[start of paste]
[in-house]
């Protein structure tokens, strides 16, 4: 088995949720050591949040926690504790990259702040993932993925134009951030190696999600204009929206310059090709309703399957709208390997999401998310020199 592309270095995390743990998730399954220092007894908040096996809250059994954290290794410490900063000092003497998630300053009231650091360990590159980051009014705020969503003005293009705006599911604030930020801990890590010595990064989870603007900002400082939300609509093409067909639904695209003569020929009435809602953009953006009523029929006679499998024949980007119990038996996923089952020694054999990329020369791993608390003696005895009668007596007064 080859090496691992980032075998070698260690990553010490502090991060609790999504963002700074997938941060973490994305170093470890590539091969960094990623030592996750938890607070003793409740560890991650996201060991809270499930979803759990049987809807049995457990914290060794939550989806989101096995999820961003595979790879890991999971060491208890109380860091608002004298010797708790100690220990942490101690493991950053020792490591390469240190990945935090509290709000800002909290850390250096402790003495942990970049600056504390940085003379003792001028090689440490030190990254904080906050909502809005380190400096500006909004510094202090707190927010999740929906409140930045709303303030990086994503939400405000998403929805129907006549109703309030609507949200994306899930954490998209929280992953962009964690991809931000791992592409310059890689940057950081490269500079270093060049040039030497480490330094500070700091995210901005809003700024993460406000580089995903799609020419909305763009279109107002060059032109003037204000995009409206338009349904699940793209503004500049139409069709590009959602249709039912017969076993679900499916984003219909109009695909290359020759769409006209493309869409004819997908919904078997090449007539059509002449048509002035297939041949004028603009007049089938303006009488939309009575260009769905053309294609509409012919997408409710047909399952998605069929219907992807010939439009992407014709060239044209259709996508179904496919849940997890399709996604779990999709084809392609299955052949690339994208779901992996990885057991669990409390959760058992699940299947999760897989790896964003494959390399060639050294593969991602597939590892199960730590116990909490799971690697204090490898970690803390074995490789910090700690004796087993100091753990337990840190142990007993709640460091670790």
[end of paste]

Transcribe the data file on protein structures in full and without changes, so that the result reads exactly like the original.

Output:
[in-house]
């Protein structure tokens, strides 16, 4: 088995949720050591949040926690504790990259702040993932993925134009951030190696999600204009929206310059090709309703399957709208390997999401998310020199 592309270095995390743990998730399954220092007894908040096996809250059994954290290794410490900063000092003497998630300053009231650091360990590159980051009014705020969503003005293009705006599911604030930020801990890590010595990064989870603007900002400082939300609509093409067909639904695209003569020929009435809602953009953006009523029929006679499998024949980007119990038996996923089952020694054999990329020369791993608390003696005895009668007596007064 080859090496691992980032075998070698260690990553010490502090991060609790999504963002700074997938941060973490994305170093470890590539091969960094990623030592996750938890607070003793409740560890991650996201060991809270499930979803759990049987809807049995457990914290060794939550989806989101096995999820961003595979790879890991999971060491208890109380860091608002004298010797708790100690220990942490101690493991950053020792490591390469240190990945935090509290709000800002909290850390250096402790003495942990970049600056504390940085003379003792001028090689440490030190990254904080906050909502809005380190400096500006909004510094202090707190927010999740929906409140930045709303303030990086994503939400405000998403929805129907006549109703309030609507949200994306899930954490998209929280992953962009964690991809931000791992592409310059890689940057950081490269500079270093060049040039030497480490330094500070700091995210901005809003700024993460406000580089995903799609020419909305763009279109107002060059032109003037204000995009409206338009349904699940793209503004500049139409069709590009959602249709039912017969076993679900499916984003219909109009695909290359020759769409006209493309869409004819997908919904078997090449007539059509002449048509002035297939041949004028603009007049089938303006009488939309009575260009769905053309294609509409012919997408409710047909399952998605069929219907992807010939439009992407014709060239044209259709996508179904496919849940997890399709996604779990999709084809392609299955052949690339994208779901992996990885057991669990409390959760058992699940299947999760897989790896964003494959390399060639050294593969991602597939590892199960730590116990909490799971690697204090490898970690803390074995490789910090700690004796087993100091753990337990840190142990007993709640460091670790």